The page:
Collecting French Antiques

Whether delicately gilded or richly patinated, a storied French antique brings a special "je ne sais quois" to today’s all-American interiors
French antique chest under modern abstract painting

Sara Essex Bradley

An abstract painting by New Orleans artist Ida Kohlmeyer hangs above a Régence commode with a vignette of Wedgwood bowls and a Chinese porcelain vase. A gilded-metal bamboo chair adds modern whimsy. The chic combination suggests why collecting French antiques is stylish again.

Voltaire. Vuitton. Cézzane. Coq au vin. For centuries, Americans have been allured by French literature, fashion, art, and food.

The love affair began in the late 1700s when the American aristocracy began traveling abroad and returning home with containers filled with furniture, art, and decorative items. To this burgeoning new echelon, these pieces were more than just souvenirs; they were symbols of their newfound status, freedom, and style.

“The French frenzy has proven to be much more than a design trend,” says art historian Ireys Bowman, who has served as a consignment specialist focusing on Continental furniture and decorative arts for the New Orleans Auction Galleries for more than 20 years. “Today, traditional period 18th-century high-style pieces are still very much in demand, and period provincial pieces continue to command attention. Right now, there is a resurgence of interest in Art Deco and Art Moderne styles, especially among young collectors, as these pieces tend to complement contemporary interiors.”

So, as the adage states, what goes around comes around.

French antique chair, screen, desk with flower arrangement

An arrangement of fresh flowers in a French gilded-bronze boughpot in the Renaissance style tops a neoclassical polychrome desk. A 19th-century French chinoiserie screen provides an elegant backdrop.

Portrait by Paul Milet over table with cobalt box and jars

An 18th-century portrait of Grand Duke Petrovich hangs above a 19th-century Napoleon III table that displays pottery by French artist Paul Milet.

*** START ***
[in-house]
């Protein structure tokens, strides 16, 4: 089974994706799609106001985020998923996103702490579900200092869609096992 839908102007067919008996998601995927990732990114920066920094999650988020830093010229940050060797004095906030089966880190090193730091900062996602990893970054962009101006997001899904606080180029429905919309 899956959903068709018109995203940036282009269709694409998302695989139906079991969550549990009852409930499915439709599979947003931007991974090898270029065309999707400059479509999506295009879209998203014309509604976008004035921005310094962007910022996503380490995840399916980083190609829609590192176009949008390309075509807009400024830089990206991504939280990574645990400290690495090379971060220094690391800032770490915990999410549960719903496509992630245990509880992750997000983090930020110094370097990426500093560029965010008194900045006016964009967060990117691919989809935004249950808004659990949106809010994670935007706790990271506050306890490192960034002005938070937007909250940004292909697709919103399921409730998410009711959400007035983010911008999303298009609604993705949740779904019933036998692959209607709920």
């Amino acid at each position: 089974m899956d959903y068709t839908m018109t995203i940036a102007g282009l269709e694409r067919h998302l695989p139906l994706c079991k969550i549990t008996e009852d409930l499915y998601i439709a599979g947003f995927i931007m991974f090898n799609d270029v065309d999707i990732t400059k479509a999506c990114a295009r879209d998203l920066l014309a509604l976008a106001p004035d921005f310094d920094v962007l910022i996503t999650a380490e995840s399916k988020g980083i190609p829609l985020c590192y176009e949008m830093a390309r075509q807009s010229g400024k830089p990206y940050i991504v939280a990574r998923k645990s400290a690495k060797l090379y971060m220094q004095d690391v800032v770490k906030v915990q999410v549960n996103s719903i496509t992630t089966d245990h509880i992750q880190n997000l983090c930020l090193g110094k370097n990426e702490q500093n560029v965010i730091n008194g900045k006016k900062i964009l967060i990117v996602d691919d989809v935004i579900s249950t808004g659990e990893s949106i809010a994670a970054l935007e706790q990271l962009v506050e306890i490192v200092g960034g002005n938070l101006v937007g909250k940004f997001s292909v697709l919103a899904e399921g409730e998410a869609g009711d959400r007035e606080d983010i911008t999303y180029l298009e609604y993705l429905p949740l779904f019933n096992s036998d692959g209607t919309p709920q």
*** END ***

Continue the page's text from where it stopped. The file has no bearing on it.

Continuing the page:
Images of modern rooms bathed in the soft glow from a crystal Empire chandelier or made cozy by the muted tones of a tattered Aubusson rug fill magazine pages. Across the country, interior designers are using French antiques as a means to weave history and interest into 21st-century spaces. Lauding them for their unparalleled versatility, New York–based designer Alex Papachristidis frequently incorporates neoclassical and Louis XVI pieces into his rooms. Their elegant lines complement contemporary elements. He is also drawn to the works of Maison Jansen and Jean-Michel Frank. He notes that Jansen’s chic but simple pieces evoke 18th-century French elegance while Frank’s are modern, yet classically derived. The designer also recognizes a French antique’s ability to transcend cultural boundaries in decorating.

In the living room of his Upper East Side apartment, Papachristidis pairs a Jansen-style sofa, 20th-century gilded coffee table, and 19th-century bronze gueridon with an Egyptian Revival stool and a Chinese bamboo chair and garden seat. Despite the disparate provenances, the unlikely assemblage melds seamlessly into the space for a sense of collectedness.

collecting french antiques

Antique chairs and lamps mix with a modern Jansen-style coffee table in Alex Papacristidis’s family home in the Hamptons.

For more than 25 years, Dallas-based interior designer Betty Lou Phillips has taken a similar approach to decorating with French antiques. “Harmony trumps conformity,” she says. “That is my personal design philosophy and a common sentiment among the French, whose self-assured approach to decorating captures our attention and channels our energies in pursuit of statement-making interiors.”

collecting french antiques

A polychrome secretary with chinoiserie decoration displays a small 19th-century watercolor portrait.

“Like the French, I believe that filling a room with shiny, matching sets of showroom furniture creates a look that is contrived. An innately beautiful room hosts a meaningful mismatch of pieces that serve as tangible links to the past—a threadbare area rug, a chipped porcelain vessel. These perfectly imperfect elements, each with their own résumé, come together with elegance and ease.”

By Margaret Zainey Roux | Photography by Sara Essex Bradley | Floral design by Dunn & Sonnier Antiques, Flowers & Gifts